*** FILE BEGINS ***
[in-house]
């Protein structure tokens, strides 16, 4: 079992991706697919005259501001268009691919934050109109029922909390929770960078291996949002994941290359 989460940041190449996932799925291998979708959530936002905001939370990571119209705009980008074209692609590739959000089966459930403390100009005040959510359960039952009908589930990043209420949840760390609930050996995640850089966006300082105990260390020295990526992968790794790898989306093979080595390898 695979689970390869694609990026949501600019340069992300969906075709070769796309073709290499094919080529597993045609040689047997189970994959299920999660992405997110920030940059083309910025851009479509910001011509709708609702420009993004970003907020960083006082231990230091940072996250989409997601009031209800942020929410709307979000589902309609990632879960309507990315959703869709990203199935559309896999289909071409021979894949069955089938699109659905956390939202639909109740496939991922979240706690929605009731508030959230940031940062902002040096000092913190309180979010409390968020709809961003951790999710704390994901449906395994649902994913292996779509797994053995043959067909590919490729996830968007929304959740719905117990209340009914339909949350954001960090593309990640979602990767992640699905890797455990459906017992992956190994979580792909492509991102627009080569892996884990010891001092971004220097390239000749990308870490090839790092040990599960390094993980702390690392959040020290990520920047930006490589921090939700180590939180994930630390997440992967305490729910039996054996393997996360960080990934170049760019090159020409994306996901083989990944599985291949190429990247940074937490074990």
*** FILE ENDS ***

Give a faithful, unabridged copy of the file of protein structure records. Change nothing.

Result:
[in-house]
């Protein structure tokens, strides 16, 4: 079992991706697919005259501001268009691919934050109109029922909390929770960078291996949002994941290359 989460940041190449996932799925291998979708959530936002905001939370990571119209705009980008074209692609590739959000089966459930403390100009005040959510359960039952009908589930990043209420949840760390609930050996995640850089966006300082105990260390020295990526992968790794790898989306093979080595390898 695979689970390869694609990026949501600019340069992300969906075709070769796309073709290499094919080529597993045609040689047997189970994959299920999660992405997110920030940059083309910025851009479509910001011509709708609702420009993004970003907020960083006082231990230091940072996250989409997601009031209800942020929410709307979000589902309609990632879960309507990315959703869709990203199935559309896999289909071409021979894949069955089938699109659905956390939202639909109740496939991922979240706690929605009731508030959230940031940062902002040096000092913190309180979010409390968020709809961003951790999710704390994901449906395994649902994913292996779509797994053995043959067909590919490729996830968007929304959740719905117990209340009914339909949350954001960090593309990640979602990767992640699905890797455990459906017992992956190994979580792909492509991102627009080569892996884990010891001092971004220097390239000749990308870490090839790092040990599960390094993980702390690392959040020290990520920047930006490589921090939700180590939180994930630390997440992967305490729910039996054996393997996360960080990934170049760019090159020409994306996901083989990944599985291949190429990247940074937490074990």